At Helitech 2011, two French companies, Hélicoptères Guimbal and Heli Air Design, exhibited light two-seaters they claim bring new technology to a market dominated by the Robinson R22.
While Guimbal received EASA certification in 2007 and has delivered almost 30 Cabri G2s, Heli Air Design, a subsidiary of precision manufacturing company Serolor, has yet to fly its Helineo. The main difference between the two aircraft is the engine; Guimbal’s Cabri uses a piston, while a turboshaft drives the Helineo.
Guimbal has delivered 28 aircraft to customers in countries such as France, Germany, Sweden, Australia and New Zealand. The helicopter maker recently received its first repeat order, from Germany’s Heli Aviation. That company has flown 1,500 hours in 14 months with its two Cabris and ordered another two.
Guimbal has previously set a goal of producing two helicopters per month and might meet that objective next year. “We now have enough staff and hardware,” founder and CEO Bruno Guimbal told AIN. There are 25 employees at the Aix-en-Provence factory. Last year the company delivered only 13 helicopters, despite a more ambitious goal. One challenge has been to have reliable suppliers–and not to disappoint them when it comes to actually buying their components, Guimbal said.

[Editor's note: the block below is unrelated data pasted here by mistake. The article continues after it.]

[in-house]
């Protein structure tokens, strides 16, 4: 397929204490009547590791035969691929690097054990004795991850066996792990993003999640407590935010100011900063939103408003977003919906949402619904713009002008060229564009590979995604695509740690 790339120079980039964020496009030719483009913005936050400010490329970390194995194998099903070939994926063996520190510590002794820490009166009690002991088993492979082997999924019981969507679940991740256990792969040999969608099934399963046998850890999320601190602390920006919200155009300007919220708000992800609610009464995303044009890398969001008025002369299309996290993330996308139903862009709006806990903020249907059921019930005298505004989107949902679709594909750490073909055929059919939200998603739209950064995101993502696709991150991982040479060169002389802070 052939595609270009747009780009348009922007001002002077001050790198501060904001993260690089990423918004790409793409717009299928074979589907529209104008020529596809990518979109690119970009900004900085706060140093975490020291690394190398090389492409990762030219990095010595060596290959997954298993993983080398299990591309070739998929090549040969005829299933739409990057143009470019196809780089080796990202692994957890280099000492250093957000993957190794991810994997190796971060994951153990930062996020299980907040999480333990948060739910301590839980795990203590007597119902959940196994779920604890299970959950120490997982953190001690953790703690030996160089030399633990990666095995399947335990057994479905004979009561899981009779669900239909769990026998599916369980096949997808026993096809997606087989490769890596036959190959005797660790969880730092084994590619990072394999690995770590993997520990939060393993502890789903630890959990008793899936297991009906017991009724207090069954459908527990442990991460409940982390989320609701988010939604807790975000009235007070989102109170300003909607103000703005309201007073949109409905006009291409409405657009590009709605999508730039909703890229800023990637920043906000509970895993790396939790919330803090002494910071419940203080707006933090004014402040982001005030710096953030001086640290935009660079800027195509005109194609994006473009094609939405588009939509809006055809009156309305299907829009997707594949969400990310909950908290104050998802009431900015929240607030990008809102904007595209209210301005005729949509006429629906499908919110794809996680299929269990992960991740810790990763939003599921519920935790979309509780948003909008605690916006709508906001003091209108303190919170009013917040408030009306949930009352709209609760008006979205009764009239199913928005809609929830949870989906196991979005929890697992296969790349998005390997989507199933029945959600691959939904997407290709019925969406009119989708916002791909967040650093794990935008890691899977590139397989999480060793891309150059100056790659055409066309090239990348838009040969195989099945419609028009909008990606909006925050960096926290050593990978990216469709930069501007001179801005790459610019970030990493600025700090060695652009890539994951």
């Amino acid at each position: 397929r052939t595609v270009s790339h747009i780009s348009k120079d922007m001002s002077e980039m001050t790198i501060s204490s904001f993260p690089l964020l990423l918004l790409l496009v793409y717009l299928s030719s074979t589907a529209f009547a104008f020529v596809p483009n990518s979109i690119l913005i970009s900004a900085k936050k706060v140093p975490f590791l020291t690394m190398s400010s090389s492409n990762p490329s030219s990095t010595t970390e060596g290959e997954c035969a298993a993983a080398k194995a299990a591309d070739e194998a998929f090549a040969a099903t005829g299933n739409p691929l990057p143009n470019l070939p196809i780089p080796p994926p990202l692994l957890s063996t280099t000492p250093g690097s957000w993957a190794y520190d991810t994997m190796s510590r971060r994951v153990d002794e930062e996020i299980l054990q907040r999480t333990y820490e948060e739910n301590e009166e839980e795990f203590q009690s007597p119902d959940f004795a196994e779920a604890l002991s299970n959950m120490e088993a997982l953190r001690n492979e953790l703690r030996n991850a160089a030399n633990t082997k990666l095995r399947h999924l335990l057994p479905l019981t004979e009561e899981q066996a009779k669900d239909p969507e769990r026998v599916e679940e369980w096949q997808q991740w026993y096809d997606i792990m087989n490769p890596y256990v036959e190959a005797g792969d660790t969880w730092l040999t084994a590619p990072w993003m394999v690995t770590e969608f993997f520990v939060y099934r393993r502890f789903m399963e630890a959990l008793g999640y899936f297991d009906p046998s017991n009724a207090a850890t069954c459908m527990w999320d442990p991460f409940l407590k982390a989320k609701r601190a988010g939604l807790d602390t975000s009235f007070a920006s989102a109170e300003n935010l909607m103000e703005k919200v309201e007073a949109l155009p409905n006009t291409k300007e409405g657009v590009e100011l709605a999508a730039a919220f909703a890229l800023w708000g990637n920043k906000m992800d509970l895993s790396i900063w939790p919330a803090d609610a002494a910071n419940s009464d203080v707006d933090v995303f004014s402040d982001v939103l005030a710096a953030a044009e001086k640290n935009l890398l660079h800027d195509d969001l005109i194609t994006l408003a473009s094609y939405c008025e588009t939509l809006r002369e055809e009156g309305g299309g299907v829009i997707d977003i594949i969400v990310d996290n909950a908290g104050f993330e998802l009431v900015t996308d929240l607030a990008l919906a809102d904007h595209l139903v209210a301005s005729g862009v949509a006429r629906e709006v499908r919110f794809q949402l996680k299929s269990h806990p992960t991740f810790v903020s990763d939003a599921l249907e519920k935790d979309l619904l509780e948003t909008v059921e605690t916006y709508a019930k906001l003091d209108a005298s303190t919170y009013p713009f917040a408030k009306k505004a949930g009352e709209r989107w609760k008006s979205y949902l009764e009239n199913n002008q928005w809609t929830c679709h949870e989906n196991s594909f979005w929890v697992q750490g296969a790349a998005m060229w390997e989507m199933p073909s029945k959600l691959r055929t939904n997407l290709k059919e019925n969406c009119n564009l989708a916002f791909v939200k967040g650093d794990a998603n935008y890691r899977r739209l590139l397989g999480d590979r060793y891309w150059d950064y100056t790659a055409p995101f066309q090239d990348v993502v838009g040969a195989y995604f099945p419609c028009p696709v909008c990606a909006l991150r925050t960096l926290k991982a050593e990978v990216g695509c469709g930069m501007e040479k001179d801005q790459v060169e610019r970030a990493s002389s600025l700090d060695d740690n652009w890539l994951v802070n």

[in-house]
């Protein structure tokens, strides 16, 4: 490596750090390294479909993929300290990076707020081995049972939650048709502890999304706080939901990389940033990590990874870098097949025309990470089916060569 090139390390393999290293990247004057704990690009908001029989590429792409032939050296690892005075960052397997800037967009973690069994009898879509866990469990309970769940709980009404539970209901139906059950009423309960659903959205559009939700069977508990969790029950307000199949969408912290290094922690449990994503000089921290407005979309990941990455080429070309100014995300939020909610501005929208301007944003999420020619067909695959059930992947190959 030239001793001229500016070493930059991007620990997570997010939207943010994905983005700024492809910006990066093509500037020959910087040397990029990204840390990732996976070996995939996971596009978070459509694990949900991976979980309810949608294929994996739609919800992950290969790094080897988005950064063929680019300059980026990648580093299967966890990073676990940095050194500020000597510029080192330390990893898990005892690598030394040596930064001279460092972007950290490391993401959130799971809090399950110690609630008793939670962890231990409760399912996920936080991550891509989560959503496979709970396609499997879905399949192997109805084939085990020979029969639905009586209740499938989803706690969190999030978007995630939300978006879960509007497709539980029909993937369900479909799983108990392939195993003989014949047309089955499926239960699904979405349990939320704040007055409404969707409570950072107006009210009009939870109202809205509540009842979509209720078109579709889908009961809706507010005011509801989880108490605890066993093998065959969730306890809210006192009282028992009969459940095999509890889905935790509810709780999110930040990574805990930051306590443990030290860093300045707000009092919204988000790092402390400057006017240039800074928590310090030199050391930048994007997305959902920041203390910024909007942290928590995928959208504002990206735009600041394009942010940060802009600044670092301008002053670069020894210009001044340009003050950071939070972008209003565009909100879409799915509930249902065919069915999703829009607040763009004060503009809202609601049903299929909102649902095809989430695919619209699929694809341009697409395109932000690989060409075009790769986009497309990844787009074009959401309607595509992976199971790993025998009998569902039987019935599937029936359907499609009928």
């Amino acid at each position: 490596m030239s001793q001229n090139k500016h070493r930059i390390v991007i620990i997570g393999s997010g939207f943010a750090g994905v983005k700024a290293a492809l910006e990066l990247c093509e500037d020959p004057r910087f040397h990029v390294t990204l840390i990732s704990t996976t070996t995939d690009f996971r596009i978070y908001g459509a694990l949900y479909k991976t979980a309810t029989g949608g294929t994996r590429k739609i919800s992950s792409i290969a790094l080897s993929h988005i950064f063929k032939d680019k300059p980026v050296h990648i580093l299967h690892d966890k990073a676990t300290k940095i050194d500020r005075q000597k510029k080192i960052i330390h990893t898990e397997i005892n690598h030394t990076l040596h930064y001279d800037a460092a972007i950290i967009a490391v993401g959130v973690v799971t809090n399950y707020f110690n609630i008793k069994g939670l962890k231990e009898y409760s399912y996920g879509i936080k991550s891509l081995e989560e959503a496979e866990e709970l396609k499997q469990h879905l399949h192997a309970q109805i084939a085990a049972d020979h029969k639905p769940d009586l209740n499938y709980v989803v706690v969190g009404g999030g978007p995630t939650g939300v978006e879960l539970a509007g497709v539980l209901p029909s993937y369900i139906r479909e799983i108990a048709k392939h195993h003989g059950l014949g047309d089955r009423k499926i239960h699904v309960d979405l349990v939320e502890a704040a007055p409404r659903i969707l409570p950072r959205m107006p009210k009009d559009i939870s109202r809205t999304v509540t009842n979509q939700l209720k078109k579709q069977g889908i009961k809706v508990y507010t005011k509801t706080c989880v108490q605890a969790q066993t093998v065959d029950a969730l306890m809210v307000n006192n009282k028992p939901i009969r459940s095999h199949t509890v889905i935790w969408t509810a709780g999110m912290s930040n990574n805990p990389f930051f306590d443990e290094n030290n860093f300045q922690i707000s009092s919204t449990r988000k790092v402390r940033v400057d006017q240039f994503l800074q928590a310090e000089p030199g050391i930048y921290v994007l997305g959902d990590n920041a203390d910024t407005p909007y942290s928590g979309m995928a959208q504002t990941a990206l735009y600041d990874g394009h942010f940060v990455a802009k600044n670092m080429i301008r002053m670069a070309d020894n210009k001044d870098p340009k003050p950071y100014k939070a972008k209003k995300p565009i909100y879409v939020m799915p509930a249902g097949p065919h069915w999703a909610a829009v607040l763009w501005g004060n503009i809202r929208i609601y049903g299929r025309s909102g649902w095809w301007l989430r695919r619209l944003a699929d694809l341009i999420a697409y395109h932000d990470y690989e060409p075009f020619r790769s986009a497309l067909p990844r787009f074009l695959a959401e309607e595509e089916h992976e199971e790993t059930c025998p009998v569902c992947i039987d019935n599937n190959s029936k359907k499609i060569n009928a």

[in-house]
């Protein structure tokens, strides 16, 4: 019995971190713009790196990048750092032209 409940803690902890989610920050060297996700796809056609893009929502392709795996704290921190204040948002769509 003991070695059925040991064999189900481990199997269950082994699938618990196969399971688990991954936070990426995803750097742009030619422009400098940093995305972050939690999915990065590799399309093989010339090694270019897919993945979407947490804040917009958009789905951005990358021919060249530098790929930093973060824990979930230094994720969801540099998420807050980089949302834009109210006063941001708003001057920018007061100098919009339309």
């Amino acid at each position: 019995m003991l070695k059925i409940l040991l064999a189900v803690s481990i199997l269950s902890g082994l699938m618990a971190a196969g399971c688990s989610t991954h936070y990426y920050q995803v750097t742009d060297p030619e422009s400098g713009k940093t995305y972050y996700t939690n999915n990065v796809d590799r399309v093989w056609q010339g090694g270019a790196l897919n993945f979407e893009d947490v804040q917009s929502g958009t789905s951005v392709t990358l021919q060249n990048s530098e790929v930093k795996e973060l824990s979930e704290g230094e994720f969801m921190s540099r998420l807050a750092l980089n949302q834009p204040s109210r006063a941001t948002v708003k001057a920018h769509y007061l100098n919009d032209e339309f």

The order book for the Cabri extends through the first half of next year. The list price stands at €275,000 (about $385,000). The announced specifications include a 90-knot economy cruise speed and an empty weight of 940 pounds.
Meanwhile, the Helineo has completed its ground tests. As of late September, the company expected the first takeoff–originally scheduled for July–to take place in “the coming weeks.” The aircraft is an all-composite design, although the prototype has some metal in the tailboom.
The turboshaft is a 160-shp Solar T62 T-32. In fact, the T62 is known mostly as an auxiliary power unit and is available only on the second-hand market. For the Helineo, Heli Air Design claims a cruise speed of 90 knots and an empty weight of 660 pounds.
The target price for a complete aircraft is €250,000 ($350,000). Deliveries of the kit version (slightly less expensive) are slated to begin in next year’s second half. Then, LSA2/ELA2 certification is expected in 2013.
Heli Air Design is hoping for additional funding in the coming months. The hoped-for partner is “experienced in aerospace.”